On the 29th January 2019 BID hosted a vital discussion about immigration detention in prisons. Over 170 people attended the event “Behind Locked Doors” at Clifford Chance to hear from expert speakers:

  • Bell Ribeiro-Addy MP, newly appointed Shadow Immigration Minister
  • Jess Bicknell, BID Legal Manager overseeing our Prisons' Project which provides legal advice and representation to people detained under immigration powers in prisons
  • May Bulman, Social Affairs Correspondent at the Independent, renowned for her revelatory immigration and asylum stories
  • Richie, former BID client who was detained in prison under immigration powers
  • Toufique Hossain, Director of Public Law and Immigration at Duncan Lewis, currently preparing a wide ranging legal challenge to the lack of legal aid advice in prison

Rapper and campaigner Lowkey was also due to speak at the event but had to cancel due to illness. He sent a statement which was read out at the event:

“Those who are detained in prison due to open immigration cases following a custodial sentence are disadvantaged going into their proceedings. Their ability to access legal advice is significantly harder. In some cases people serve their sentence only to be told right at the last minute by the home office that they must now be held indefinitely for immigration reasons. This cold and inhumane treatment by the home office can lead to traumas, self-harm and even in some cases suicide”.

Read the full statement

Each speaker shared their own experiences of navigating immigration policy, sharing stories highlighting the human cost of such callous disregard for liberty and justice by the Home Office.

Jess Bicknell, BID Legal Manager, explained the history of our Prisons’ Project and shared his experience working with people detained in prisons. Sharing key legislation and case studies Jess explained what conditions are like for people detained in prisons, including potentially being locked in a cell for up to 23 hours a day and having limited phone access and visiting hours. He also highlighted that 22 prisons used for immigration purposes have no Legal Aid Immigration Lawyer with a 25 mile radius, leaving many people unable to challenge their detention and deportation.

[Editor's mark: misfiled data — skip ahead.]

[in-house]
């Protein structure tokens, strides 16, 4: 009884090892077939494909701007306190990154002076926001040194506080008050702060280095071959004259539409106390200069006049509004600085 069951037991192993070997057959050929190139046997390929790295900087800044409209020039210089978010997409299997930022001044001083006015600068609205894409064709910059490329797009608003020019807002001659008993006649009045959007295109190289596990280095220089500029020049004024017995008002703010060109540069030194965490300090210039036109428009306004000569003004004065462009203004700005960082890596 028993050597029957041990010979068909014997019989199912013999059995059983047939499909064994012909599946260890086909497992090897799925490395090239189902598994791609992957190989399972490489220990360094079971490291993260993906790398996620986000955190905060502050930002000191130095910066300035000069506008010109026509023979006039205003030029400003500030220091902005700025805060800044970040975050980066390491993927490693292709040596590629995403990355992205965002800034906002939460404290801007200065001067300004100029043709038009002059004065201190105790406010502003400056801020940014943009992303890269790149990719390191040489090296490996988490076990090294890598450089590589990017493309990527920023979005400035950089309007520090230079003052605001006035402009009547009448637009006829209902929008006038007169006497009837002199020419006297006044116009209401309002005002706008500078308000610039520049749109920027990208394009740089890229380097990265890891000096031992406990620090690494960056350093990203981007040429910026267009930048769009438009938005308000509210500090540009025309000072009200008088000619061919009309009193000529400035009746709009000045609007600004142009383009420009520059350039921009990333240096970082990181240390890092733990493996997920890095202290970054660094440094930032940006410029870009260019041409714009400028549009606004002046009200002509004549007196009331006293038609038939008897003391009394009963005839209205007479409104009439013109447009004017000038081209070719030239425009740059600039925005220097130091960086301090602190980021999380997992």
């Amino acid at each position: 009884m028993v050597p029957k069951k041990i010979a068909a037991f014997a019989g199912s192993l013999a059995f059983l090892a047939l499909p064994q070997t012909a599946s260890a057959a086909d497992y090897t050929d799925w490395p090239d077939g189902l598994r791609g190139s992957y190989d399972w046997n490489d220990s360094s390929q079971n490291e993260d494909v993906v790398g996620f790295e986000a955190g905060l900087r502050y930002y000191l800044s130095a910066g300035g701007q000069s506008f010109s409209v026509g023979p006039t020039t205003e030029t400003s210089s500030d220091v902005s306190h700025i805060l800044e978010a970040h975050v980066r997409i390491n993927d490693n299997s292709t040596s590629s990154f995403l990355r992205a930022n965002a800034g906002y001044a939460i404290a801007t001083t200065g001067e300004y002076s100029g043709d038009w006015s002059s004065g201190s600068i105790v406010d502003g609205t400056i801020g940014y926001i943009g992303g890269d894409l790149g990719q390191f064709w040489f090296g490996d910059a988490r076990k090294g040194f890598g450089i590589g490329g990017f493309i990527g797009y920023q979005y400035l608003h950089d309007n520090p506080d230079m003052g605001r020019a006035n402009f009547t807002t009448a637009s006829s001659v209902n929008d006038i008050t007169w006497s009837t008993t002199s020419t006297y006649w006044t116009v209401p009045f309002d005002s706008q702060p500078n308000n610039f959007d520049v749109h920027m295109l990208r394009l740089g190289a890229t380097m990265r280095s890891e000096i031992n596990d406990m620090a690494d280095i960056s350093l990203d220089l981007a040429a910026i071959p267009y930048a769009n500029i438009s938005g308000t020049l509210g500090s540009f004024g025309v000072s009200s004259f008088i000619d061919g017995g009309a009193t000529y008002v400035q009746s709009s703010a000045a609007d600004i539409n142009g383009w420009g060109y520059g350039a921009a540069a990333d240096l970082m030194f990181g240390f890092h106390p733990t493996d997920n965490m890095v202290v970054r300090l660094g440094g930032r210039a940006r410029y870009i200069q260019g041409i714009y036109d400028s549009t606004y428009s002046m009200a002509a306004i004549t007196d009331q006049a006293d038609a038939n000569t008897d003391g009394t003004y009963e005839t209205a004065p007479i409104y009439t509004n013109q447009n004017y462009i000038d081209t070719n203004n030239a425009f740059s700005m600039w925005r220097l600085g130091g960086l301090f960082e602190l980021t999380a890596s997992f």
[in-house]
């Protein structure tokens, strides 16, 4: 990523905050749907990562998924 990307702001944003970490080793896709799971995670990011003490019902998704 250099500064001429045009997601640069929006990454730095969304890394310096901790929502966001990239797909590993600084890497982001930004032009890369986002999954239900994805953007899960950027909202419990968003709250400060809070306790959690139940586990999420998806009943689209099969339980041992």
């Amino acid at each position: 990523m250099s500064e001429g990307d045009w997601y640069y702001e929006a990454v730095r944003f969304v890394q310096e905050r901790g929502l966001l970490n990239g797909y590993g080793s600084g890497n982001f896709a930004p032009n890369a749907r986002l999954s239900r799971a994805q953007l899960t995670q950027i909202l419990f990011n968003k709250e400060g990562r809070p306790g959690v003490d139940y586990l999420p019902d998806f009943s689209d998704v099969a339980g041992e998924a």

“Conditions vary between prisons but it is not uncommon for detainees to be  detained in their cells for up to 23 hours and sometimes longer a day. Severe staffing shortages across the prisons service means that detainees may only have 45 minutes per day outside of their cell and people have to decide how to use that time. Whether to use it to get some exercise or have a shower or call their family or perhaps call their lawyer.” - Jess Bicknell, BID

Richie’s powerful testimony was a stark account of what it is like to be detained in prison. He explained how there was no difference in conditions or regime for people detained in prison serving a sentence and those detained there for immigration purposes. He shared how his detention impacted his relationship with his family and how his mental health deteriorated. A pseudonym has been used and no images or clips have been shared to protect his identity. 

Toufique Hossain, Director of Public Law and Immigration at Duncan Lewis, explained why they believe immigration detention in prison is unlawful and outlined two challenges they are currently working on. The first challenges the lack of safeguards in prisons for vulnerable detainees and the second is a challenge to the lack of access to legal advice. He shared powerful case studies and explained Duncan Lewis frequently encounter many people in prison who have not been able to access legal advice leaving them unable to challenge their detention and deportation.